The Global Labor Migration Network
The Center for Global Migration Studies has created a global, interdisciplinary, network of scholars focused on contemporary and historical labor migration. This network seeks to generate intellectual dialogue, faculty and student exchanges, collaborative projects, virtual communities, workshops, conferences, and publications.
The CGMS is committed to studying migration through interdisciplinary collaborations and through a global framework. It is also committed to a model of engaged scholarship and pedagogy that seeks to illuminate contemporary social problems. The conditions surrounding global labor migration today--unprecedented in world history--provide the challenge and opportunity for precisely this model of engaged scholarship and pedagogy.
Labor migration is a vast, global, and highly fluid phenomenon in the 21st century. There are more labor migrants working in areas beyond their birth country or region than ever before. According to the United Nations, 232 million people, more than 3% of the world’s population, are living today outside their country of citizenship. More than half of these are migrant workers. If we include internal labor migrants, the numbers soar much higher. In China alone, according to the International Labor Rights Forum, there are today 262 million internal labor migrants. This fluid system of migration is shaping most parts of the globe, from South and North America to Europe, Asia, and Africa.
Labor migrants are vulnerable: they are exploited more easily by recruiters and employers, and are less likely to benefit from union representation. They often face arrest or deportation when attempting to fight for their rights, and are bound to special documents that limit their ability to change jobs. They can become enmeshed in debt bondage, and routinely face separation from family members as well as social isolation. Roughly half are women. And although there are many efforts underway to regulate and improve the conditions migrants workers face by such organizations as the United Nations and the ILO, as well as various NGO’s and regionally-based efforts, so far they are not effective.
Labor migration is not only a pressing social issue; it is also a growing area of scholarship and research in a wide variety of disciplines. In sociology, anthropology, public health, education, and public policy, there is renewed and energetic attention to labor migration. And global labor migration concerns not only social scientists but also humanities scholars. Historians are lavishing attention on the journeys of those who moved to make their living, whether under conditions of coercion, such as slaves or indentured laborers, or voluntarily. From the Irish and Chinese who laid railroad tracks in the 19th century, to contemporary Filipina care workers, or South Asians building soccer arenas, labor migrants’ experiences form a major concern for humanities and social science scholars alike.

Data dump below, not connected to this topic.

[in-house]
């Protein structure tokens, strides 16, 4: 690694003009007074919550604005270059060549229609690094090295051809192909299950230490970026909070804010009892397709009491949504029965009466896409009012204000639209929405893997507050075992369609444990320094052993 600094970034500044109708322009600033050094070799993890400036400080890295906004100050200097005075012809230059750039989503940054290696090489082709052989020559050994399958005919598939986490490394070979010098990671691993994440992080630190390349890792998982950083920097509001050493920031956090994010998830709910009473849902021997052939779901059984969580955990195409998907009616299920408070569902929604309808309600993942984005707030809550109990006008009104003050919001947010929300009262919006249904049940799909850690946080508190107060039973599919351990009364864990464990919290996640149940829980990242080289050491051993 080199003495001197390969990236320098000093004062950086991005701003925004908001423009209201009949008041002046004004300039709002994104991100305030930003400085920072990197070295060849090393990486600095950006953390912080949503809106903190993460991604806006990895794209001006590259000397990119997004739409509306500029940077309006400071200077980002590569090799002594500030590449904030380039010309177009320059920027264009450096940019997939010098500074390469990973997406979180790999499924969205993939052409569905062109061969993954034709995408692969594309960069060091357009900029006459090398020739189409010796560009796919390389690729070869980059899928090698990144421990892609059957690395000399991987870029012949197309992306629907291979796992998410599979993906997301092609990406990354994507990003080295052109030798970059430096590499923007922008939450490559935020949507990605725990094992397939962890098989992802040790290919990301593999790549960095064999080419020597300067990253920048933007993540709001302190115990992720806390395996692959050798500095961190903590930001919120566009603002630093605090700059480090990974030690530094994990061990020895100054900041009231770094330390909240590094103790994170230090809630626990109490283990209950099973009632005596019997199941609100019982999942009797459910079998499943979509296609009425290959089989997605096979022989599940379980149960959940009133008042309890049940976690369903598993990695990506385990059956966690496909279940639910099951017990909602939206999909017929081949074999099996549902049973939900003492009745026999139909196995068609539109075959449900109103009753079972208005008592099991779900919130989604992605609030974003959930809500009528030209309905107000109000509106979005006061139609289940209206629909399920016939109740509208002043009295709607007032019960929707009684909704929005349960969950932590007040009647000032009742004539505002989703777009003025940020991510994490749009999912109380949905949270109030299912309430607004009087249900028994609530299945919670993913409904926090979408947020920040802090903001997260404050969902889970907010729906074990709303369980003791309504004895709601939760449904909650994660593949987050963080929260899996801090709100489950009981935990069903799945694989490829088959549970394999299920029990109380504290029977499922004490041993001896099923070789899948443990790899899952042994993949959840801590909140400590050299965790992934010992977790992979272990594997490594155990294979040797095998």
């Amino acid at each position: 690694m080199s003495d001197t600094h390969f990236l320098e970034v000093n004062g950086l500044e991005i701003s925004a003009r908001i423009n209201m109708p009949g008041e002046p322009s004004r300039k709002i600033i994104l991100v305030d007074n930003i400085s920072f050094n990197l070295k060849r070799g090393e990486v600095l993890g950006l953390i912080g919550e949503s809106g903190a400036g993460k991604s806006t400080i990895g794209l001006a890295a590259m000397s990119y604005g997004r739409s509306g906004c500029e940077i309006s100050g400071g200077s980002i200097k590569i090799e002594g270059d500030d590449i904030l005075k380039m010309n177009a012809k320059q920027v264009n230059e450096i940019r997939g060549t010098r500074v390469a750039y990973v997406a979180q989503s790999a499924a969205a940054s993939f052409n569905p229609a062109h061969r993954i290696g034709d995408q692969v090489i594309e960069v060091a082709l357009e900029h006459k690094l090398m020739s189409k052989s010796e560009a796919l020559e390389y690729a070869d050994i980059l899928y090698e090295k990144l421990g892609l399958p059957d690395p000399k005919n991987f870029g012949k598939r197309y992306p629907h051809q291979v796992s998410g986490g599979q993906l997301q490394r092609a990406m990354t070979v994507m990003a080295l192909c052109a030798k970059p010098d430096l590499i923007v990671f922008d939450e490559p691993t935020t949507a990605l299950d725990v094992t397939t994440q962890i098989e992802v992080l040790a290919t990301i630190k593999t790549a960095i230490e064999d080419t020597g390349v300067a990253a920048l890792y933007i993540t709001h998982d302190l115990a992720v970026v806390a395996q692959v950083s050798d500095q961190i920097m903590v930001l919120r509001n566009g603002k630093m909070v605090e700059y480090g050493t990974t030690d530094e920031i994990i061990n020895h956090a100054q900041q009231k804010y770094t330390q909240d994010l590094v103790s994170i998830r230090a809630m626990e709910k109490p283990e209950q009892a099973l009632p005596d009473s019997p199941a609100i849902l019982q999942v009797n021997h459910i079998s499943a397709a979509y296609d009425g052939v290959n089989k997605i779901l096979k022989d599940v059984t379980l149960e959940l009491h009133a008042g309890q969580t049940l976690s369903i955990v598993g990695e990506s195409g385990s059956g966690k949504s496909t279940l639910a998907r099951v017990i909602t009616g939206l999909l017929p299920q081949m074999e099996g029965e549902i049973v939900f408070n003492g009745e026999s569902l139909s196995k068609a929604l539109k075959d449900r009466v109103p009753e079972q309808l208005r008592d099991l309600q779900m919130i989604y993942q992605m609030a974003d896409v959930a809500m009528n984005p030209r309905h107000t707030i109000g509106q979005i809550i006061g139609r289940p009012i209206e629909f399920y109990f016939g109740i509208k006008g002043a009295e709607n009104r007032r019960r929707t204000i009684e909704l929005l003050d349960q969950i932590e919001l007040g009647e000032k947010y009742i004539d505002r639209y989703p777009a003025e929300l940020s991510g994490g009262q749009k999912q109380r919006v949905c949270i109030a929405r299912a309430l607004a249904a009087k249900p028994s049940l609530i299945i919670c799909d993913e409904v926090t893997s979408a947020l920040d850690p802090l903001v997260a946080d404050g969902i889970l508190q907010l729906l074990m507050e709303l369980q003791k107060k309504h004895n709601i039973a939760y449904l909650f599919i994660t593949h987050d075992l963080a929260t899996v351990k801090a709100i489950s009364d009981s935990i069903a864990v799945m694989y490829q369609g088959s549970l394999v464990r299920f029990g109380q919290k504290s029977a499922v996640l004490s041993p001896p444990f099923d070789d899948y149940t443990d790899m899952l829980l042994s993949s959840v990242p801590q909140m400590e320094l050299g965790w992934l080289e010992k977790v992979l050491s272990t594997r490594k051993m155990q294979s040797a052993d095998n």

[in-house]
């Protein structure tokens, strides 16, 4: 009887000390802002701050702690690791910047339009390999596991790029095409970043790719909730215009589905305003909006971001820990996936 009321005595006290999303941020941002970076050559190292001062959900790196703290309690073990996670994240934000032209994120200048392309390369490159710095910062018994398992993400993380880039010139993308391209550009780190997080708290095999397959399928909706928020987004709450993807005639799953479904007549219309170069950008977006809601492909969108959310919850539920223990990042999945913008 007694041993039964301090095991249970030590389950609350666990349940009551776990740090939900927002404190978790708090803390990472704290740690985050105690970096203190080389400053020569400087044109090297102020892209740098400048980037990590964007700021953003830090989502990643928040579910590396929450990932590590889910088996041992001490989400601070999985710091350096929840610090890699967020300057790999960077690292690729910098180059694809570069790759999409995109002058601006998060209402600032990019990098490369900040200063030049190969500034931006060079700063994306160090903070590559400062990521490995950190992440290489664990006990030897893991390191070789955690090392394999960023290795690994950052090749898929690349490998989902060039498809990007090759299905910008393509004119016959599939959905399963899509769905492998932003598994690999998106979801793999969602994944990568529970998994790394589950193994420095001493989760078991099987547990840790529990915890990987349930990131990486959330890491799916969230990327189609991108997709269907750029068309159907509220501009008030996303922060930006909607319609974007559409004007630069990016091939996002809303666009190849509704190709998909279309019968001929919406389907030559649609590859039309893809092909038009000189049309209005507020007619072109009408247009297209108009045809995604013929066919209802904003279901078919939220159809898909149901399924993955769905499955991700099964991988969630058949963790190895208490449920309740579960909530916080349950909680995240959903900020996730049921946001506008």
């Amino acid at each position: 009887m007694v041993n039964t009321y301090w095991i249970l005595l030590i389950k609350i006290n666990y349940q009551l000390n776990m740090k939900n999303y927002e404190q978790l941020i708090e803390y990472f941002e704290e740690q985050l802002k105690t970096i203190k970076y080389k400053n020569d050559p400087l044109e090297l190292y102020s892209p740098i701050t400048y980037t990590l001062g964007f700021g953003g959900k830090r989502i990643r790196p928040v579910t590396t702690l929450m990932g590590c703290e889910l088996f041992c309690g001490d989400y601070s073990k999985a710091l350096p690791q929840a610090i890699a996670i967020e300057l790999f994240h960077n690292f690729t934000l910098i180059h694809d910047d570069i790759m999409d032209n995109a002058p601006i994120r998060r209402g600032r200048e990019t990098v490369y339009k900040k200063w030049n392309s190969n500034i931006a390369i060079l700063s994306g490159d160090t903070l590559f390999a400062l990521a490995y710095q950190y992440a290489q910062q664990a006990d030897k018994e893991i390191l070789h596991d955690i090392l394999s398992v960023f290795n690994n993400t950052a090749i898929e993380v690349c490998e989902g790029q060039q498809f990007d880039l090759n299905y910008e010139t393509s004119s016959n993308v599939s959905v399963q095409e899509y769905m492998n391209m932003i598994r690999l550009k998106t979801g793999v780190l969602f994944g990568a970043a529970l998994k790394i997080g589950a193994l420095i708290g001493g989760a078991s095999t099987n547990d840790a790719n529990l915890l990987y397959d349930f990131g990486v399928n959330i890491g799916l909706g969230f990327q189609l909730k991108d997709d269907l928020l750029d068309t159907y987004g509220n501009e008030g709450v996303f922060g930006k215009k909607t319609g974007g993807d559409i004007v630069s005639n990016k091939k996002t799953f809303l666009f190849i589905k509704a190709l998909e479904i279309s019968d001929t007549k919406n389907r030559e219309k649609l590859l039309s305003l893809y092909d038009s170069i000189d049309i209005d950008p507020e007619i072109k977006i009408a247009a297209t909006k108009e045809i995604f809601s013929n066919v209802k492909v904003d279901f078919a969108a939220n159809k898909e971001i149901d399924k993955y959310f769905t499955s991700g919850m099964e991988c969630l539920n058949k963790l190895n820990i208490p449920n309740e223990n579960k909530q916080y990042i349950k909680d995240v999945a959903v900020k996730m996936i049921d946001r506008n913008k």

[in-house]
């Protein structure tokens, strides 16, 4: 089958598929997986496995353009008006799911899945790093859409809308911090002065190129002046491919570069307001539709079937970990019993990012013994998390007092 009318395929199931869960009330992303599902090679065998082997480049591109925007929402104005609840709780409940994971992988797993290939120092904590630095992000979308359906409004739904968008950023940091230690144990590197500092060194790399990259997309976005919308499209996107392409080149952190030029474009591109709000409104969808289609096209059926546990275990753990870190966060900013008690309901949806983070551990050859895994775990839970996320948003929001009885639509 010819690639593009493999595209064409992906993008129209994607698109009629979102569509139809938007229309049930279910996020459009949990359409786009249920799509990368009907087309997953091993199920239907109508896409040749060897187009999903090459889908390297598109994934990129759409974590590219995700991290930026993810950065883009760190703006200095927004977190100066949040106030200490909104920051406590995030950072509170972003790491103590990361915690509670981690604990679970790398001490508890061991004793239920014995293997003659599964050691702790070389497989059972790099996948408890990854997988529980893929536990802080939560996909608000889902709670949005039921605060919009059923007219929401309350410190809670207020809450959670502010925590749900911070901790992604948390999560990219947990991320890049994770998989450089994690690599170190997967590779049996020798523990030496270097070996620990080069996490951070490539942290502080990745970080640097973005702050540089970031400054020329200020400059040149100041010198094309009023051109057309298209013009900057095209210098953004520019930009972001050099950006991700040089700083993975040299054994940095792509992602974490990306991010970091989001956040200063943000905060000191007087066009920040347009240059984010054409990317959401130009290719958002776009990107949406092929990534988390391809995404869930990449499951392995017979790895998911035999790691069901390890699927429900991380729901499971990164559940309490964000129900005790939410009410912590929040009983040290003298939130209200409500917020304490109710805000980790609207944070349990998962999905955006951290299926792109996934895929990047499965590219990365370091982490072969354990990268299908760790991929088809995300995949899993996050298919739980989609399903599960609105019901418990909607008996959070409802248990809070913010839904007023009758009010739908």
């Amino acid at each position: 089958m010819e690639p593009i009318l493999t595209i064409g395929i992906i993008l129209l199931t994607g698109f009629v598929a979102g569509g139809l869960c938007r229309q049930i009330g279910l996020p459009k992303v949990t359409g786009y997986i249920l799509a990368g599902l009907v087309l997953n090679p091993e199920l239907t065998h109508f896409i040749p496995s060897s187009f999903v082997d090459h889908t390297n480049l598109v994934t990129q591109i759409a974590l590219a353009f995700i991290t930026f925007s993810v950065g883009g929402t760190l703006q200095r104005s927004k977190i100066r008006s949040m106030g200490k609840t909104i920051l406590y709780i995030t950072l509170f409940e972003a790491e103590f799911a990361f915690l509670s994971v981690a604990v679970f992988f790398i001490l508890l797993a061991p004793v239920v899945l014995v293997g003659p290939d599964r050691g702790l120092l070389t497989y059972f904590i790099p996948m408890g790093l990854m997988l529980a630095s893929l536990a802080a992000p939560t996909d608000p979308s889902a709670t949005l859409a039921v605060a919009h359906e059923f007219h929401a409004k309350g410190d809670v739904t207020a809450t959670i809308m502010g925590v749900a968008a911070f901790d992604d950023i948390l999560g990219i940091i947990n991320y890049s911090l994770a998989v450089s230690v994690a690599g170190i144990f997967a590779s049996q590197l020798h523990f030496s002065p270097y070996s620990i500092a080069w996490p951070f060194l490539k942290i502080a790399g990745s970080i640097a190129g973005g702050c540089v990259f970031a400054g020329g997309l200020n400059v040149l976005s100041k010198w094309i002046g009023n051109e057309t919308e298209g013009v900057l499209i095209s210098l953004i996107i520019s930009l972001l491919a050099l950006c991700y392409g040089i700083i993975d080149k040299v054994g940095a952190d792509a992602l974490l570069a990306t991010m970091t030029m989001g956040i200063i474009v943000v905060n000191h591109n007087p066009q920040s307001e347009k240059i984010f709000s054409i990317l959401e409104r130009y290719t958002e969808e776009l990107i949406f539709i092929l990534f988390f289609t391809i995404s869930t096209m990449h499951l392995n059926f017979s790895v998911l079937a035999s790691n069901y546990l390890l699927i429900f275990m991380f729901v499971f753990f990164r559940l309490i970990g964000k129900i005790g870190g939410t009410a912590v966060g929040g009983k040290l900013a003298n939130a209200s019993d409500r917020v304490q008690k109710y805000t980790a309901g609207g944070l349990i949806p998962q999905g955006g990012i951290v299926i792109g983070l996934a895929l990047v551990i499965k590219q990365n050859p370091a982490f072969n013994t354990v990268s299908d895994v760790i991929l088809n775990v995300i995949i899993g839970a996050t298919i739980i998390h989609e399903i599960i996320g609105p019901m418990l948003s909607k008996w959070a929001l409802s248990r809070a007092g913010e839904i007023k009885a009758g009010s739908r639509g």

Because today global labor migration is shaping the lives of millions, and because it is receiving unprecedented attention by scholars, the time is right for an international and interdisciplinary scholarly network. This network unites social scientists and humanities scholars because connecting the work being done on labor migration in the contemporary world with those historicizing the phenomenon will lend the project much power, insight, and cross-fertilization. It involves scholars from diverse parts of the globe because only that will fully illuminate the continuities and contrasts facing diverse workers, while also allowing for global exchange about the range of intellectual cultures and methodologies available for expanding knowledge on this topic. This project will bring international attention to one of the world’s most pressing issues, generate scholarly dialogue and new research agendas, and propose policies that can improve conditions for migrants.
Ira Berlin, History, University of Maryland
Eileen Boris, History, UC-Santa Barbara
Jennifer Chun, Sociology, Centre for the Study of Korea, University of Toronto
Leon Fink, History, University of Illinois at Chicago
Donna Gabaccia, History, University of Toronto
Julie Greene, History, University of Maryland
Heidi Gottfried, Sociology, Wayne State University
Cindy Hahamovitch, History, University of Georgia
Gioconda Herrera, Sociology and Gender Studies, Facultad Latioamericana de Ciencias Sociales Sede Ecuador
Ruri Ito, Sociology, Hitotsubashi University
Zaheera Jinnah, African Centre for Migration and Society, University of the Witwatersrand, Johannesburg
Chitra Joshi, History, University of Delhi
Seung-Kyung Kim, Anthropology and Institute for Korean Studies, Indiana University
Anders Kjellberg, Sociology, University of Lund
Eleonore Kofman, Social Policy, University of Middlesex
Leo Lucassen, History, International Institute of Social History, Leiden University
Helma Lutz, Sociology, Frankfurt University
Nelson Lichtenstein, History, UC-Santa Barbara
Mae Ngai, History, Colombia University
Pun Ngai, Sociology, Hong Kong Polytechnic University
Annelise Orleck, History, Dartmouth College
Mary Romero, Justice and Social Inquiry, Arizona State University
Paul Shackel, Anthropology, University of Maryland
Joo-Cheong Tham, Electoral Regulation Research Network, Melbourne Law School
Andres Villarreal, Sociology, University of Maryland
Rodolfo García Zamora, Economics, Universidad Autónoma de Zacatecas, México